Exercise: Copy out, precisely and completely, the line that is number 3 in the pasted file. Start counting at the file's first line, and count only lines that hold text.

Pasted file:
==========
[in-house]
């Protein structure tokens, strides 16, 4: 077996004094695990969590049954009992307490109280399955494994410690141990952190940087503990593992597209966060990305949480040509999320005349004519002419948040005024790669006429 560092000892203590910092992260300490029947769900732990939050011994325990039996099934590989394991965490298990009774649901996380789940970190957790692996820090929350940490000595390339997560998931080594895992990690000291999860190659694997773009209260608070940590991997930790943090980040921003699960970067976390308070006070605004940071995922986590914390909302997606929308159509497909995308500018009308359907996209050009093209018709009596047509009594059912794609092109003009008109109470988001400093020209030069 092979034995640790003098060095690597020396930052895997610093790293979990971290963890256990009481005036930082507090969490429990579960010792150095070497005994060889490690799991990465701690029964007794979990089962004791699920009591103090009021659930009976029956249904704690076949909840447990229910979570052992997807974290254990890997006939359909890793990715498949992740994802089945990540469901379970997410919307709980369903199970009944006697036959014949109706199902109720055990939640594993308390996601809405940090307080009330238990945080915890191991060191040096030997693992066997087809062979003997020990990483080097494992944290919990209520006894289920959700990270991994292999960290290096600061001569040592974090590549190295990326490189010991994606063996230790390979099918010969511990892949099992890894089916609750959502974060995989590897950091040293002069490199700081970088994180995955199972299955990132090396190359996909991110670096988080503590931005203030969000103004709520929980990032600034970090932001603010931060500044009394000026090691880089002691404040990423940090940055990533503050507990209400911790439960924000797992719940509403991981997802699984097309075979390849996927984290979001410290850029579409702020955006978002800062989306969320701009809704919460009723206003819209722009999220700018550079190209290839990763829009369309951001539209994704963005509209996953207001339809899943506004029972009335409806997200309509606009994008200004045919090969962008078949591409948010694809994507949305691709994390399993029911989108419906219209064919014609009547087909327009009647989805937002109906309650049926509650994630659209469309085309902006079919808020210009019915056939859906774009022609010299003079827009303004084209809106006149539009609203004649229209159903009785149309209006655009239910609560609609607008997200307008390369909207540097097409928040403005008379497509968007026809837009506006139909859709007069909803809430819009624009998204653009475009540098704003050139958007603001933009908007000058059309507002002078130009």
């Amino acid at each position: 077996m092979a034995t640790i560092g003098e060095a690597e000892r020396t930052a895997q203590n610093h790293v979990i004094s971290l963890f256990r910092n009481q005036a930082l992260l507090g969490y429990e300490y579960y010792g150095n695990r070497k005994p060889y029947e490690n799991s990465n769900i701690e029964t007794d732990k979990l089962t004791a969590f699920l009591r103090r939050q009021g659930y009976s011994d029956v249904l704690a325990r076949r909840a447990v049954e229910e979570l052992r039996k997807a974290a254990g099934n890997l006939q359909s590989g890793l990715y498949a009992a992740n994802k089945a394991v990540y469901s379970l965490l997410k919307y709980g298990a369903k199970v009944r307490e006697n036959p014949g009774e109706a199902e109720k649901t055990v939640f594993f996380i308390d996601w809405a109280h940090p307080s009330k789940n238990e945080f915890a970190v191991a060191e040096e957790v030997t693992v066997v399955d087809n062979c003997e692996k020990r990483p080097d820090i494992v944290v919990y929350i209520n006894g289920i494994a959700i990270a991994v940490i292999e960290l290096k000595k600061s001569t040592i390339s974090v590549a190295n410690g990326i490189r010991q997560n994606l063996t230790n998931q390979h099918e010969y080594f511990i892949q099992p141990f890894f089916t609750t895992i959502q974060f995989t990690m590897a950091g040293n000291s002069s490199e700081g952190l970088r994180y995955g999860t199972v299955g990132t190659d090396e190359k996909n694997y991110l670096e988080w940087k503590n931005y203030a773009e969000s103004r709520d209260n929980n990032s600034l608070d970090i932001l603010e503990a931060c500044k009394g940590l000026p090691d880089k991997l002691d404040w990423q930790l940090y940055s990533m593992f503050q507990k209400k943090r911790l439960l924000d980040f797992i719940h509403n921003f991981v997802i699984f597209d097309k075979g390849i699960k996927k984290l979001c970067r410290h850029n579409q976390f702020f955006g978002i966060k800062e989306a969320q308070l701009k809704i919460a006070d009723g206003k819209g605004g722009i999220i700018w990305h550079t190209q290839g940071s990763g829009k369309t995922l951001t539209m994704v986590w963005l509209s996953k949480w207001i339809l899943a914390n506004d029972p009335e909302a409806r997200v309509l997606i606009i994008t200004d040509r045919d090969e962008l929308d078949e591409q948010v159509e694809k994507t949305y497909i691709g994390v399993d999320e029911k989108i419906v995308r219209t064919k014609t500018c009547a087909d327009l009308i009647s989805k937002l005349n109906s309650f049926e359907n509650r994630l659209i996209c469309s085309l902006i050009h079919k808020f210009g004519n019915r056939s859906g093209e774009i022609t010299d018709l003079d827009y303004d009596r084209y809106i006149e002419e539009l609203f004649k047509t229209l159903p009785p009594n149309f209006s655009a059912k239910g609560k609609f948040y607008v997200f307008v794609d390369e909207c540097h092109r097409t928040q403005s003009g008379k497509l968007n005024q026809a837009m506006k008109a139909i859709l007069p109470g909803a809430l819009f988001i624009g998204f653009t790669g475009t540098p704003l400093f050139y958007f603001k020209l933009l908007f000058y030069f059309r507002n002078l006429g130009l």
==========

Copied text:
């Amino acid at each position: 077996m092979a034995t640790i560092g003098e060095a690597e000892r020396t930052a895997q203590n610093h790293v979990i004094s971290l963890f256990r910092n009481q005036a930082l992260l507090g969490y429990e300490y579960y010792g150095n695990r070497k005994p060889y029947e490690n799991s990465n769900i701690e029964t007794d732990k979990l089962t004791a969590f699920l009591r103090r939050q009021g659930y009976s011994d029956v249904l704690a325990r076949r909840a447990v049954e229910e979570l052992r039996k997807a974290a254990g099934n890997l006939q359909s590989g890793l990715y498949a009992a992740n994802k089945a394991v990540y469901s379970l965490l997410k919307y709980g298990a369903k199970v009944r307490e006697n036959p014949g009774e109706a199902e109720k649901t055990v939640f594993f996380i308390d996601w809405a109280h940090p307080s009330k789940n238990e945080f915890a970190v191991a060191e040096e957790v030997t693992v066997v399955d087809n062979c003997e692996k020990r990483p080097d820090i494992v944290v919990y929350i209520n006894g289920i494994a959700i990270a991994v940490i292999e960290l290096k000595k600061s001569t040592i390339s974090v590549a190295n410690g990326i490189r010991q997560n994606l063996t230790n998931q390979h099918e010969y080594f511990i892949q099992p141990f890894f089916t609750t895992i959502q974060f995989t990690m590897a950091g040293n000291s002069s490199e700081g952190l970088r994180y995955g999860t199972v299955g990132t190659d090396e190359k996909n694997y991110l670096e988080w940087k503590n931005y203030a773009e969000s103004r709520d209260n929980n990032s600034l608070d970090i932001l603010e503990a931060c500044k009394g940590l000026p090691d880089k991997l002691d404040w990423q930790l940090y940055s990533m593992f503050q507990k209400k943090r911790l439960l924000d980040f797992i719940h509403n921003f991981v997802i699984f597209d097309k075979g390849i699960k996927k984290l979001c970067r410290h850029n579409q976390f702020f955006g978002i966060k800062e989306a969320q308070l701009k809704i919460a006070d009723g206003k819209g605004g722009i999220i700018w990305h550079t190209q290839g940071s990763g829009k369309t995922l951001t539209m994704v986590w963005l509209s996953k949480w207001i339809l899943a914390n506004d029972p009335e909302a409806r997200v309509l997606i606009i994008t200004d040509r045919d090969e962008l929308d078949e591409q948010v159509e694809k994507t949305y497909i691709g994390v399993d999320e029911k989108i419906v995308r219209t064919k014609t500018c009547a087909d327009l009308i009647s989805k937002l005349n109906s309650f049926e359907n509650r994630l659209i996209c469309s085309l902006i050009h079919k808020f210009g004519n019915r056939s859906g093209e774009i022609t010299d018709l003079d827009y303004d009596r084209y809106i006149e002419e539009l609203f004649k047509t229209l159903p009785p009594n149309f209006s655009a059912k239910g609560k609609f948040y607008v997200f307008v794609d390369e909207c540097h092109r097409t928040q403005s003009g008379k497509l968007n005024q026809a837009m506006k008109a139909i859709l007069p109470g909803a809430l819009f988001i624009g998204f653009t790669g475009t540098p704003l400093f050139y958007f603001k020209l933009l908007f000058y030069f059309r507002n002078l006429g130009l």